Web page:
'Octomom' Nadya Suleman pleads not guilty to welfare fraud charges

"Octomom" Nadya Suleman, the 38-year-old mother with 14 children, including a set of octuplets, pleaded not guilty Friday to felony charges that she lied about her income on welfare applications.

Prosecutors said earlier this month that Suleman received $16,481 in state welfare payments during the first half of 2013 that she would not have been sent had she properly disclosed nearly $30,000 in earnings during that same period.


Suleman, who drew international attention in 2009 as only the second U.S. woman to successfully give birth to octuplets, earned the money from personal appearances and video royalties, prosecutors said. They charged her with one count of aid by misrepresentation and two counts of perjury by false application for aid.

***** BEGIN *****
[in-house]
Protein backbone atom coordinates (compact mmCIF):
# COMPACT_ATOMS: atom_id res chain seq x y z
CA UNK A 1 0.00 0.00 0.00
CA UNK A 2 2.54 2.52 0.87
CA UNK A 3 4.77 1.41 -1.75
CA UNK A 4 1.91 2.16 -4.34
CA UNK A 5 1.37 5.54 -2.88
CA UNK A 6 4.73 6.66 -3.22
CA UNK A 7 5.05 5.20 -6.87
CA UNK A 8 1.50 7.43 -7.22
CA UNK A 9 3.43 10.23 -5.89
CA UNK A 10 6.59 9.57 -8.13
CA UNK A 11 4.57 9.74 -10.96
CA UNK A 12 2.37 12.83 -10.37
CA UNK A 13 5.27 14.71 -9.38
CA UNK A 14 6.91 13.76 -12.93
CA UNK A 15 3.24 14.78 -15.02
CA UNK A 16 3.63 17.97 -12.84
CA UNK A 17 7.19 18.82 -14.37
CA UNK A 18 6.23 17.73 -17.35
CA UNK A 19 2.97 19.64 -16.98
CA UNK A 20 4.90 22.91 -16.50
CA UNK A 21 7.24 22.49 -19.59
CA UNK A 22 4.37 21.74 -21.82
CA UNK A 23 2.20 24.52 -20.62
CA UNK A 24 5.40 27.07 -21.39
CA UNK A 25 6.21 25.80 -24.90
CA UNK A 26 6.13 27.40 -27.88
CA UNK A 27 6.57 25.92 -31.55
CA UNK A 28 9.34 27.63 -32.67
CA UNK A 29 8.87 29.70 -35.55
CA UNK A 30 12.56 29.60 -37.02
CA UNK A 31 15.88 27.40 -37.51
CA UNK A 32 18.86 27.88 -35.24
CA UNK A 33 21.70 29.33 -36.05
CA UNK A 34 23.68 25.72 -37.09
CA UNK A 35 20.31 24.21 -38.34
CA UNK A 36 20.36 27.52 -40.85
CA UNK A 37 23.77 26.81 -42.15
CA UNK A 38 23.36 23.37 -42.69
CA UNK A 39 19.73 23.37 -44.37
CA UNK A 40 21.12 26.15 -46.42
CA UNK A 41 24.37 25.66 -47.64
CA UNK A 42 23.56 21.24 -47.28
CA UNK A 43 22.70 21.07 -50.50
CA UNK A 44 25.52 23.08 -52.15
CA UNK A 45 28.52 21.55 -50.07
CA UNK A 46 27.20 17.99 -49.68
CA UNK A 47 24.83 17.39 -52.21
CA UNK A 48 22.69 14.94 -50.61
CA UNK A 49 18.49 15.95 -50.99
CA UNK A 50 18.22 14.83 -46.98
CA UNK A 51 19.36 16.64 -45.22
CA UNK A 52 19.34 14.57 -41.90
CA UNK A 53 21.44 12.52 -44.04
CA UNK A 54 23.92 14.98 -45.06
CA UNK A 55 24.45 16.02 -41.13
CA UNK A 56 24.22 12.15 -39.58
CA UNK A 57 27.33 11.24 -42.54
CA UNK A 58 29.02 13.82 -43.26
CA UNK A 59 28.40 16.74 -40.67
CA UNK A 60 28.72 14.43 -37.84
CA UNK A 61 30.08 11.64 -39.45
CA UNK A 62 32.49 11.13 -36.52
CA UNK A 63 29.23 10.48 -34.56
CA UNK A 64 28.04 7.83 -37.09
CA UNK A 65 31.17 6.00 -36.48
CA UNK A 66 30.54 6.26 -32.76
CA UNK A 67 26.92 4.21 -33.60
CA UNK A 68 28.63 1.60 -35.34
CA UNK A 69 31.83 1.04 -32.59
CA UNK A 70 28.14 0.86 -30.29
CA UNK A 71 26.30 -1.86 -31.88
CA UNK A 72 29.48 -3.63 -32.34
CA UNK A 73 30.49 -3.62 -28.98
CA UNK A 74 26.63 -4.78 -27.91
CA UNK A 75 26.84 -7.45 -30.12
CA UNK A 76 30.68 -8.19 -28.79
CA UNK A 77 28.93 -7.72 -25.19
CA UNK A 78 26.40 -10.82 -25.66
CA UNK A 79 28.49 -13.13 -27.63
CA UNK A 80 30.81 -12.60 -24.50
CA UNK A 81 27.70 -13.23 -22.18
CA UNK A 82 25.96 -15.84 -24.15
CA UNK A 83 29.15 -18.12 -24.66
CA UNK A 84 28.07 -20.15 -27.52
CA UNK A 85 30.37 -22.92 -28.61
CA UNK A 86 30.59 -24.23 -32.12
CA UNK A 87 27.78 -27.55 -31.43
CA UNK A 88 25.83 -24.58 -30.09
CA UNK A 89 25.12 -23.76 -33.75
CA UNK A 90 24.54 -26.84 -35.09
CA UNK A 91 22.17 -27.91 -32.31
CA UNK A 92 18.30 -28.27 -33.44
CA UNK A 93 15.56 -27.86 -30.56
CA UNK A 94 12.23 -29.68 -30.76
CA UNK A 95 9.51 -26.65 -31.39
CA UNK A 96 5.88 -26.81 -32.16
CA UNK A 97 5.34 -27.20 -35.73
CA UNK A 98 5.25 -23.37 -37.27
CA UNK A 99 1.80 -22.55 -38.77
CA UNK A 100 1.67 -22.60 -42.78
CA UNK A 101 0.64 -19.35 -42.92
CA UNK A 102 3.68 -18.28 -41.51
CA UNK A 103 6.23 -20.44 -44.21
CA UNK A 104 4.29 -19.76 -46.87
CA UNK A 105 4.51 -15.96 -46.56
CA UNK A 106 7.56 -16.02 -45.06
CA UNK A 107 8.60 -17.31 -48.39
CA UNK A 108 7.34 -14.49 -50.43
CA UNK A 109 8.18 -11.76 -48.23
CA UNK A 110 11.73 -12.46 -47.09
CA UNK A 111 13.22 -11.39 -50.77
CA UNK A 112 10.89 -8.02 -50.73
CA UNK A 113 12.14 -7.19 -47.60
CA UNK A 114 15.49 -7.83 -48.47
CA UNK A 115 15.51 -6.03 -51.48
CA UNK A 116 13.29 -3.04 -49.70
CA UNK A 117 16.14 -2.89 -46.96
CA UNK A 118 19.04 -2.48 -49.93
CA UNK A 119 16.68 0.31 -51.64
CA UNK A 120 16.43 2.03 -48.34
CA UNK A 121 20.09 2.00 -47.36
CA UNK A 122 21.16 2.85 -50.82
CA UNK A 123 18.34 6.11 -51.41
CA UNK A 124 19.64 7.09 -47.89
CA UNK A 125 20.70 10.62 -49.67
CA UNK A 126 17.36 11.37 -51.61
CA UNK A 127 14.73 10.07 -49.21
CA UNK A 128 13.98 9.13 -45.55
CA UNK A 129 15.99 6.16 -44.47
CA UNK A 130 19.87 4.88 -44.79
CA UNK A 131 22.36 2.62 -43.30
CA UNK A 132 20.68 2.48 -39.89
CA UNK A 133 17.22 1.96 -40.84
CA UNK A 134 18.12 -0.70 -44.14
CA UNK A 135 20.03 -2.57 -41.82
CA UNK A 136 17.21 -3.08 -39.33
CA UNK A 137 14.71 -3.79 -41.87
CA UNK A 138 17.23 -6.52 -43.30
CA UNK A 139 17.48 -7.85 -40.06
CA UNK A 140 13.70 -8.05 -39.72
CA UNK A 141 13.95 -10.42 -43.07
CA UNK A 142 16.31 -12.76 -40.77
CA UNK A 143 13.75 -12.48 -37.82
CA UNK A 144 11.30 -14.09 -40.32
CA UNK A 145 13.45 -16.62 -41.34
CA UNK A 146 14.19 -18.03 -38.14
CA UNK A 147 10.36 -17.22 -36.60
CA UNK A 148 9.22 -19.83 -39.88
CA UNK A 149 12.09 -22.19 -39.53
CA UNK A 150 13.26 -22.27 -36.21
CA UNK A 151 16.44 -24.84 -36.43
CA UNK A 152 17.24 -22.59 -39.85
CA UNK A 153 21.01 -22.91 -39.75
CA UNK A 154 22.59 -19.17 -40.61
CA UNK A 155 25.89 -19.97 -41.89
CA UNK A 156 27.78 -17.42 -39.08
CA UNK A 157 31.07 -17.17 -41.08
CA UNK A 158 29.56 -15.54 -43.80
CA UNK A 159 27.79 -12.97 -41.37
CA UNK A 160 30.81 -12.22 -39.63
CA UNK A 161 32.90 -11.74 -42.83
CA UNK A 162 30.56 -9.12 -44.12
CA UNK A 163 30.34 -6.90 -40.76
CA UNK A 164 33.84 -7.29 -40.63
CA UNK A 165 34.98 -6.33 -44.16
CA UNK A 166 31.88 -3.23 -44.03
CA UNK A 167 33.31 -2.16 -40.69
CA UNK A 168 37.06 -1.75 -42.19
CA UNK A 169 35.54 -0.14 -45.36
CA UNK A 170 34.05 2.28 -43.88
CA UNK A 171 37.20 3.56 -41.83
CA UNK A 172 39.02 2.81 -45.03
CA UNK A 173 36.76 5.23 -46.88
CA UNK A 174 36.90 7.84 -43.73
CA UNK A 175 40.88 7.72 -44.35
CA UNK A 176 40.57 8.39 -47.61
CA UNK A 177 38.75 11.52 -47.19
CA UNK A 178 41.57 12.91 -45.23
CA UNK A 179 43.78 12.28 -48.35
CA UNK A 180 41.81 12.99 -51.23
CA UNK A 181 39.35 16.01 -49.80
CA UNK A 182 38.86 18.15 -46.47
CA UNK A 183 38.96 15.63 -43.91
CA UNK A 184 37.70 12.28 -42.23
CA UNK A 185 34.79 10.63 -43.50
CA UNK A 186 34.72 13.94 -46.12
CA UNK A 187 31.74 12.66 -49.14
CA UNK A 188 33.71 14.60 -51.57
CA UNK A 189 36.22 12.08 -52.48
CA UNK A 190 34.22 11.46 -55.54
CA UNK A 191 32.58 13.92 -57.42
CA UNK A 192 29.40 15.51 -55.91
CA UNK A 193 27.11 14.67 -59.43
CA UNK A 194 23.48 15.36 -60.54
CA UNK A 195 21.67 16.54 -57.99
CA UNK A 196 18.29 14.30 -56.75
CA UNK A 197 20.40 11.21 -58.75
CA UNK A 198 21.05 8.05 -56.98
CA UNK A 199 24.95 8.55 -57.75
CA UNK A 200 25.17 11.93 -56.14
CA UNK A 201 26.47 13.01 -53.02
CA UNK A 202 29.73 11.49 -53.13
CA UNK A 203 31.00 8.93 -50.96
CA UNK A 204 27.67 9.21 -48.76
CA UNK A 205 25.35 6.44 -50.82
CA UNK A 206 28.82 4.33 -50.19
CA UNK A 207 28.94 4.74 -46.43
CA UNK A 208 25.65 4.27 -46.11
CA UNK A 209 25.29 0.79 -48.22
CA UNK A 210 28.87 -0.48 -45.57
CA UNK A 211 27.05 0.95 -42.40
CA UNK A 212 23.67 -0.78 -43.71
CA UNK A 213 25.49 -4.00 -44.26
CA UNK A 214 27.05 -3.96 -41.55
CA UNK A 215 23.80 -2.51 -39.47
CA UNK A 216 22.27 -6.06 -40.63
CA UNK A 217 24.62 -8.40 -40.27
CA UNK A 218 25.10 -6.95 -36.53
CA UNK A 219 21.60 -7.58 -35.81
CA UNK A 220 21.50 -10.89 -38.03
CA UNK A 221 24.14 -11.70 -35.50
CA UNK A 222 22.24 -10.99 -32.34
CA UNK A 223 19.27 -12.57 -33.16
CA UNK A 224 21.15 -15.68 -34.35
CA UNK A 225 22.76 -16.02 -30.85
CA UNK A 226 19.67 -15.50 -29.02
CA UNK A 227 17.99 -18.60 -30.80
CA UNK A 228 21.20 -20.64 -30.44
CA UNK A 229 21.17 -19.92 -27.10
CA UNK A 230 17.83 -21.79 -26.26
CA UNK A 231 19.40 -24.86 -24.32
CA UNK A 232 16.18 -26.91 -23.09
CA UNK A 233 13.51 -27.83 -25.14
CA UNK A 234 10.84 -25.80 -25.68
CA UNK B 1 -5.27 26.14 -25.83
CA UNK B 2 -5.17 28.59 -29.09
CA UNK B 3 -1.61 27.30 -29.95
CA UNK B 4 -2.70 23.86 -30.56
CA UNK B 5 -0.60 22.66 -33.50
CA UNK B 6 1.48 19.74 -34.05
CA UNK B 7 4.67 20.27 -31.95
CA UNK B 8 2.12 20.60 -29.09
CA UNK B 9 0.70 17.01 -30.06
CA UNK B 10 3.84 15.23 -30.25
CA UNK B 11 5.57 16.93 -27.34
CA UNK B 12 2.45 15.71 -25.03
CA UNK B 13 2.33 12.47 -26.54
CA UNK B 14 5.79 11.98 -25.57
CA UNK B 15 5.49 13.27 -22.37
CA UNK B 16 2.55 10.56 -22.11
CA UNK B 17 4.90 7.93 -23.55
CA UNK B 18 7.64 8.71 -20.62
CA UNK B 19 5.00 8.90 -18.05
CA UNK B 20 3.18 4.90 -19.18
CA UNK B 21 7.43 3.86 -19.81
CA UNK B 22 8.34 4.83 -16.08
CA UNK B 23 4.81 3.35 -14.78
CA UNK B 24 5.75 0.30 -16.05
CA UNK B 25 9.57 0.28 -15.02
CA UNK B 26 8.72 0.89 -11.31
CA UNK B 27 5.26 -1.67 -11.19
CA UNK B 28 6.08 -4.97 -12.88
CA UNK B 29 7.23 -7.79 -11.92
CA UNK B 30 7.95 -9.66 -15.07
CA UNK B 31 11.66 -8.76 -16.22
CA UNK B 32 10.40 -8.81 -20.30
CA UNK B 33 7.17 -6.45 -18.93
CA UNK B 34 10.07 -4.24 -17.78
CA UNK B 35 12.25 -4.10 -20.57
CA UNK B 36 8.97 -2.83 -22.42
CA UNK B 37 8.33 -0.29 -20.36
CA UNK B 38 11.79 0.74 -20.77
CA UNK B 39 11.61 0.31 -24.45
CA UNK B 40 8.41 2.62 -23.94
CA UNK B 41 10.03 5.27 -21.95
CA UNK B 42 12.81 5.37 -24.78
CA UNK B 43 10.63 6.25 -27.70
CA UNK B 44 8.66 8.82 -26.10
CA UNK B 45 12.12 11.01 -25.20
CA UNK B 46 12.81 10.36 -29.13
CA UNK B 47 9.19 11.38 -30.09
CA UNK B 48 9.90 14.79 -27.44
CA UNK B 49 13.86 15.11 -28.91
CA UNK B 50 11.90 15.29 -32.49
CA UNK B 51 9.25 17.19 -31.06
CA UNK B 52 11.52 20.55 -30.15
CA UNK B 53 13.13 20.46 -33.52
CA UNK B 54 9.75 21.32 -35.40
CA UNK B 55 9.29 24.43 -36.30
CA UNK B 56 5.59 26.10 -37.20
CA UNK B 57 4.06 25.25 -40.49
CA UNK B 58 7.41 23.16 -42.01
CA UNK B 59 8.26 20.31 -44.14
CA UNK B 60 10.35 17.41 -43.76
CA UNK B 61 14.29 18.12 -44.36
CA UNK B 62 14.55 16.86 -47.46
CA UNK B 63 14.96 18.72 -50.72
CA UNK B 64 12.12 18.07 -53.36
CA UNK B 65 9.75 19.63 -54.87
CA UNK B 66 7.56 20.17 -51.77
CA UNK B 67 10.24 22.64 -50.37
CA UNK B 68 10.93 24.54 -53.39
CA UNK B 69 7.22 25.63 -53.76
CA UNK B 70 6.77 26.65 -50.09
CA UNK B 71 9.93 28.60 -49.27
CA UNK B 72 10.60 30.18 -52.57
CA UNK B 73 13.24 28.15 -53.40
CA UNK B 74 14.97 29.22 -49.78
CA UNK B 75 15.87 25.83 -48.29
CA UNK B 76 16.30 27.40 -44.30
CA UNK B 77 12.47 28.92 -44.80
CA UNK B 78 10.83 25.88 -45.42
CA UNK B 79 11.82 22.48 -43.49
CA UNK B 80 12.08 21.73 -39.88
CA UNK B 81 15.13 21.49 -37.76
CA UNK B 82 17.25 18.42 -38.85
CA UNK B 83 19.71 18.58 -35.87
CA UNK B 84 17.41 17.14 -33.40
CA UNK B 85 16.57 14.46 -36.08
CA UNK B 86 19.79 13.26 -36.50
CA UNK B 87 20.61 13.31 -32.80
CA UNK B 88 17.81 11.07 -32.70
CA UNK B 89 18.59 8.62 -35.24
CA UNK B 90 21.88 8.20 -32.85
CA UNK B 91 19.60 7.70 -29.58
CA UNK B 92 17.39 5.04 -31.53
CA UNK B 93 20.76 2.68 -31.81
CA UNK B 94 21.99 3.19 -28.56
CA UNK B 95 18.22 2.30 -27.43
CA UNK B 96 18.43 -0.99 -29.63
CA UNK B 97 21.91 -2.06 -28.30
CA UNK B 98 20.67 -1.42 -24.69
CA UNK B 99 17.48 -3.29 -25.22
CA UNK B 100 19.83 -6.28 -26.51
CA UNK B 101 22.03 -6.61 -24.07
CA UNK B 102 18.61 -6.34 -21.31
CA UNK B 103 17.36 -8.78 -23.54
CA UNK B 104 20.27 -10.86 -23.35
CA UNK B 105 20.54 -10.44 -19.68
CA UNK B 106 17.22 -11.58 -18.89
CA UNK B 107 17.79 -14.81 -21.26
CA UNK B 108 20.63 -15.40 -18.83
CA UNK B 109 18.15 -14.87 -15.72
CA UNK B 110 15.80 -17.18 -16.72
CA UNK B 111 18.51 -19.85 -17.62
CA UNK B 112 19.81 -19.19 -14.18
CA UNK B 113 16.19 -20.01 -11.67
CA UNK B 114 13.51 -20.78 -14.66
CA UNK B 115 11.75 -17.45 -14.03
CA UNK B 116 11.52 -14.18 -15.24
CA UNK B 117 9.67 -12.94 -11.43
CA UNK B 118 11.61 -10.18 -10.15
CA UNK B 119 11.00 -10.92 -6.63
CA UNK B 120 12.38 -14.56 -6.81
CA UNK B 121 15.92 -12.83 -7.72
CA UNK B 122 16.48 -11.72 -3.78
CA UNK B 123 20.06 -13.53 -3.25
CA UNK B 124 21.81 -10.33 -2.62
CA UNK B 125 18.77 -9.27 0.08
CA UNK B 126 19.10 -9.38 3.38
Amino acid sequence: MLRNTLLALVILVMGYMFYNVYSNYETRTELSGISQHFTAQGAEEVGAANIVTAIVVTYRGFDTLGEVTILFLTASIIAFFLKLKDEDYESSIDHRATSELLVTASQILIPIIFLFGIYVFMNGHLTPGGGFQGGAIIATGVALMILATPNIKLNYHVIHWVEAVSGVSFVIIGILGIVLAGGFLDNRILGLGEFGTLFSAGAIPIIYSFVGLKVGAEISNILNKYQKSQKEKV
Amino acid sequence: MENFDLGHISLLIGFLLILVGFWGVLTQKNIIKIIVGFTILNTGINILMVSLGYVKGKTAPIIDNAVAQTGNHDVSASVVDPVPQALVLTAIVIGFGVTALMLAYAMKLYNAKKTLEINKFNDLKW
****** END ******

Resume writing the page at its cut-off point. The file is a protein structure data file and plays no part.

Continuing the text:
Suleman was not immediately arrested but was ordered to appear in court Friday.

Wearing a black suit with her hair back in a bun, Suleman stared straight ahead as she moved about the courthouse with her attorney, Art LaCilento. A judge released her on her own recognizance.

The charges carry a maximum sentence of five years, eight months in custody. She's due back in court Feb. 3.

L.A. County Deputy Dist. Atty. Bill Clark said an anonymous tip pointed welfare fraud investigators to Suleman's case. He said similar cases often end in a settlement, especially if the suspect is able to pay the money back.

"I don't think she's going to get five years," he said of Suleman's possible punishment. "She has 14 children."

After the octuplets were born, Suleman was widely criticized because she had used in vitro fertilization to become pregnant. She was on public assistance at the time.

Suleman's fertility doctor, Michael Kamrava, later had his medical license revoked by the state medical board. The panel ruled that Kamrava "did not exercise sound judgment" in the transfer of 12 embryos to Suleman.

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